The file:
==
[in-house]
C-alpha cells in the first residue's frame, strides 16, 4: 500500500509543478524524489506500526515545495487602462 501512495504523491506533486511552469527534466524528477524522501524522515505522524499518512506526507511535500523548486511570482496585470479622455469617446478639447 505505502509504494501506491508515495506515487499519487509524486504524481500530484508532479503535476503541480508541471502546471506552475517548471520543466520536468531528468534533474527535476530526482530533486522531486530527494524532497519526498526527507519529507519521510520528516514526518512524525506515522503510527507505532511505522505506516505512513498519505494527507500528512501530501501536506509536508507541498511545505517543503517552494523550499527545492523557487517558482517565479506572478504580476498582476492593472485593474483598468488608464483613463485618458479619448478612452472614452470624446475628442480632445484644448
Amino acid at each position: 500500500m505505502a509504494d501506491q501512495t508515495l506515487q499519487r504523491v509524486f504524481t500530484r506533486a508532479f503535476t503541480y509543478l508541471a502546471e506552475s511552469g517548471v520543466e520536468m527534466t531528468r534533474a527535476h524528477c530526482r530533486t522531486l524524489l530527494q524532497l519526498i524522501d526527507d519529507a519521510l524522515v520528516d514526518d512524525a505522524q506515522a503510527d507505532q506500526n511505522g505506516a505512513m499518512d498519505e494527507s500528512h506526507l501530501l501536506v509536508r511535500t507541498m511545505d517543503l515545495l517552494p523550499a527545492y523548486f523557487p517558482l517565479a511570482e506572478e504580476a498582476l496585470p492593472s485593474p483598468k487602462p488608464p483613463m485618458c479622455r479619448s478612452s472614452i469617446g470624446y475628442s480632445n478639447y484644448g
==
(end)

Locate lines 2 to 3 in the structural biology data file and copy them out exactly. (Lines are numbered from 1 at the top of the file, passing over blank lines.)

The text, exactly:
C-alpha cells in the first residue's frame, strides 16, 4: 500500500509543478524524489506500526515545495487602462 501512495504523491506533486511552469527534466524528477524522501524522515505522524499518512506526507511535500523548486511570482496585470479622455469617446478639447 505505502509504494501506491508515495506515487499519487509524486504524481500530484508532479503535476503541480508541471502546471506552475517548471520543466520536468531528468534533474527535476530526482530533486522531486530527494524532497519526498526527507519529507519521510520528516514526518512524525506515522503510527507505532511505522505506516505512513498519505494527507500528512501530501501536506509536508507541498511545505517543503517552494523550499527545492523557487517558482517565479506572478504580476498582476492593472485593474483598468488608464483613463485618458479619448478612452472614452470624446475628442480632445484644448
Amino acid at each position: 500500500m505505502a509504494d501506491q501512495t508515495l506515487q499519487r504523491v509524486f504524481t500530484r506533486a508532479f503535476t503541480y509543478l508541471a502546471e506552475s511552469g517548471v520543466e520536468m527534466t531528468r534533474a527535476h524528477c530526482r530533486t522531486l524524489l530527494q524532497l519526498i524522501d526527507d519529507a519521510l524522515v520528516d514526518d512524525a505522524q506515522a503510527d507505532q506500526n511505522g505506516a505512513m499518512d498519505e494527507s500528512h506526507l501530501l501536506v509536508r511535500t507541498m511545505d517543503l515545495l517552494p523550499a527545492y523548486f523557487p517558482l517565479a511570482e506572478e504580476a498582476l496585470p492593472s485593474p483598468k487602462p488608464p483613463m485618458c479622455r479619448s478612452s472614452i469617446g470624446y475628442s480632445n478639447y484644448g